Moving to DigitalOcean

Moving to DigitalOcean

6 min read

Last weekend I've moved my website and blog to DigitalOcean. At the time of building this website 2015 I choosed Heroku as the platform to host my application, because I didn't wanted to deal with server provisioning and maintenance.

Heroku is probably the easiest way to ship your application into production šŸš€. In my use case, the GitHub repository that hosts the code for my website, was connected to Heroku and magically I've managed to ship my application using continuous deployment through Travis CI and GitHub.

However I knew that I would be switching at some point to an IaaS considering I would need more control over the infrastructure of my application.

The problem

My website is a Node.js application built with Express, Pug and SCSS. The blog runs on a self-hosted Ghost.

Since the start of using Heroku, I wanted to use a single Dyno to keep it simple. But every dyno is attatched to a process, so I managed to start Ghost as a module from the Express application. This workaround wasn't the best solution, but it worked more than a year and a half.

Recently, Ghost went out of beta and released the 1.0.0 with a ton of breaking changes. Since then it was nearly impossible with my needs to keep using Heroku.

Switching to DigitalOcean

I decided to make the move considering it an opportunity to learn and improve my infrastructure.

If you don't have a DigitalOcean account, use this link to register and get $10 for free!


  • Single droplet.
  • Basic security.
  • SSL certificate using LetsEncrypt & Certbot with auto-renew.
  • Independent blog and web applications through Nginx.

Basic security

After spinning up a 5$ droplet, the first thing I did was disabling root login and password authentication. That means only SSH can be used to connect to the server.


$ sudo ufw allow 'Nginx Full' && sudo ufw allow OpenSSH
$ sudo ufw enable && sudo ufw status
To                         Action      From
--                         ------      ----
OpenSSH                    ALLOW       Anywhere
Nginx Full                 ALLOW       Anywhere
OpenSSH (v6)               ALLOW       Anywhere (v6)
Nginx Full (v6)            ALLOW       Anywhere (v6)


When I was on Heroku, I used Cloudflare to obtain SSL šŸ”’. But LetsEncrypt is way better. Just because you get end to end encryption.

To get your SSL certificate, first, you need to install certbot.

$ sudo add-apt-repository ppa:certbot/certbot
$ sudo apt-get update && sudo apt-get install python-certbot-nginx

Then, open your Nginx configuration file find server_name directive and set your domain.


Verify the configuration and if you have no errors, reload it.

$ sudo nginx -t
$ sudo systemctl reload nginx

Now it's time to obtain our SSL certificates for the domain specified at the Nginx config file.

$ sudo certbot --nginx -d -d

āš ļø Before obtaining the certs, you'll have to point the domain to your DigitalOcean IP. That's the way Certbot verifies that you control the domain you're requesting a certificate for.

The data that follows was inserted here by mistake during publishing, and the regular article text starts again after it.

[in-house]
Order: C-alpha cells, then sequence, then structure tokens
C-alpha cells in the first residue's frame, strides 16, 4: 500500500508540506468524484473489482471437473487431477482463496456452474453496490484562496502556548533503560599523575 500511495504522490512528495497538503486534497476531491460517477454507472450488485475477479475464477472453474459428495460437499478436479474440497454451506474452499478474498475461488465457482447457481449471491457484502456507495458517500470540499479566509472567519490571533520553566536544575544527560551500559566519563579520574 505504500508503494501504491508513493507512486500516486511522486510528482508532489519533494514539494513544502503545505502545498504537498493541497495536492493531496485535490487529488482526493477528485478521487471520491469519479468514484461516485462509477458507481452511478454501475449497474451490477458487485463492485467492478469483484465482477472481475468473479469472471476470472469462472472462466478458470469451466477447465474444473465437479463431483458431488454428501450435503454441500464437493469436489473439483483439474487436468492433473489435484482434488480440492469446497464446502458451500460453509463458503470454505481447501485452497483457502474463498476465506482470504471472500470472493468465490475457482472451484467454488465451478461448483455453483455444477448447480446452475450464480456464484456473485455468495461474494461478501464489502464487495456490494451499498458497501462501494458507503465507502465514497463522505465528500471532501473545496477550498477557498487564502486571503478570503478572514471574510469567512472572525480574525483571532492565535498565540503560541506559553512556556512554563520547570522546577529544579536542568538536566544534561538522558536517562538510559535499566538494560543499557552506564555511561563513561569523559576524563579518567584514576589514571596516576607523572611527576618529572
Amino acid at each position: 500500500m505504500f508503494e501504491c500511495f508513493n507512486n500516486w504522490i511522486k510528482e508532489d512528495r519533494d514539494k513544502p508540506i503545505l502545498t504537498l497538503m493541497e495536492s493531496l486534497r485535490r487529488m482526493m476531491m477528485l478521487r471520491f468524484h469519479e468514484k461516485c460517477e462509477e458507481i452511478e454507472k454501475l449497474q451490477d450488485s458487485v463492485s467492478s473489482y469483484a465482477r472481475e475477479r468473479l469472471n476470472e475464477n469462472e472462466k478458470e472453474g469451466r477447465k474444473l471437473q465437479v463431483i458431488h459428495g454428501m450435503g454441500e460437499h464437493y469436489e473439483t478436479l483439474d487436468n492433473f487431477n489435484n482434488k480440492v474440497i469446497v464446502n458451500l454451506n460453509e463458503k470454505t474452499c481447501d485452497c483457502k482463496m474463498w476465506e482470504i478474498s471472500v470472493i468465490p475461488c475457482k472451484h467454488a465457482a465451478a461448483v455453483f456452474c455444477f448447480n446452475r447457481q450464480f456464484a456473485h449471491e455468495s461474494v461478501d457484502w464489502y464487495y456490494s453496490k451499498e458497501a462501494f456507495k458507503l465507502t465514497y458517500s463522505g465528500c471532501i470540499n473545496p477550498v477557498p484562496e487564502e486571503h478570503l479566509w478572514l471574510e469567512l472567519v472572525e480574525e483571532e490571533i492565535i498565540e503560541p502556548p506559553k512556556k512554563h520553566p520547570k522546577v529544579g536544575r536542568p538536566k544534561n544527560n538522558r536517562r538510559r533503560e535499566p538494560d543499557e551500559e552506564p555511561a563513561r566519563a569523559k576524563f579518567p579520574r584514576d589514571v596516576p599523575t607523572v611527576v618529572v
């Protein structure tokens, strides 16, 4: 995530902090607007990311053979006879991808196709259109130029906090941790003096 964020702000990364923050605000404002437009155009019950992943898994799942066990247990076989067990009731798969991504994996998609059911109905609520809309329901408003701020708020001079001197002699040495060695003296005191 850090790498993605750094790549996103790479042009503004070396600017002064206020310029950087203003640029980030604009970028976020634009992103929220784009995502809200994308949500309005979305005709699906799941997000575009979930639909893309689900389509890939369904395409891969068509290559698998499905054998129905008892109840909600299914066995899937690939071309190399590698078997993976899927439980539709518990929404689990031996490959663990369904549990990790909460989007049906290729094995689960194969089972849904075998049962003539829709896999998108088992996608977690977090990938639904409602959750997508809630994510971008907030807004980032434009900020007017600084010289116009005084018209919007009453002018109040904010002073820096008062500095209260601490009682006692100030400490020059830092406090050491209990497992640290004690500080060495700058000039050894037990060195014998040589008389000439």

If that's successful, certbot will ask how you'd like to configure your HTTPS. Finally the certificates will be downloaded, installed, and loaded.

Auto renewal

LetsEncrypt certificates are only valid for ninety days, however the Certbot cli includes an option to renew our SSL certificates and we can automate this process with a crontab.

$ sudo crontab -e

Add a new line inside the crontab file and save it. Basically you're asking to your server to run the certbot renew --quiet command every day at 04:00.

0 4 * * * /usr/bin/certbot renew --quiet

Apps management

Both applications are started as a daemon on the server. So even though the server is restarted, automatically both apps will go up. Uses PM2 ā€“ production process manager for Node.js. Ghost uses ghost-cli to update and run the blog.


I use Nginx as a reverse proxy against the applications that are running on localhost.

The first block of my configuration file, redirects all the requests to https.

server {
  listen         80;
  listen    [::]:80;
  return         301 https://$server_name$request_uri;

After enforcing HTTPs, we use another server block to set our locations. Those locations will define how Nginx should handle the requests to specific resources.

As an example, if your make a request to, Nginx will match our / location and is going to proxy_pass the request to my http://localhost:PORT where the Node.js application is started.

Also, we're enabling HTTP2 and SSL for our server, providing the certificates and keys needed.

server {
  listen 443 ssl http2 default_server;
  listen [::]:443 ssl http2 default_server;
  ssl_certificate ...;
  ssl_certificate_key ...;
  ssl_dhparam ...;
  location / {
    proxy_pass http://localhost:PORT;
    proxy_set_header Connection "upgrade";
    proxy_set_header Host $http_host;
    proxy_set_header Upgrade $http_upgrade;
    proxy_set_header X-Forwarded-For $proxy_add_x_forwarded_for;
    proxy_set_header X-Forwarded-Proto $scheme;
    proxy_set_header X-NginX-Proxy true;
    proxy_set_header X-Real-IP $remote_addr;
  location ^~ /blog {
     # Same as / with another port

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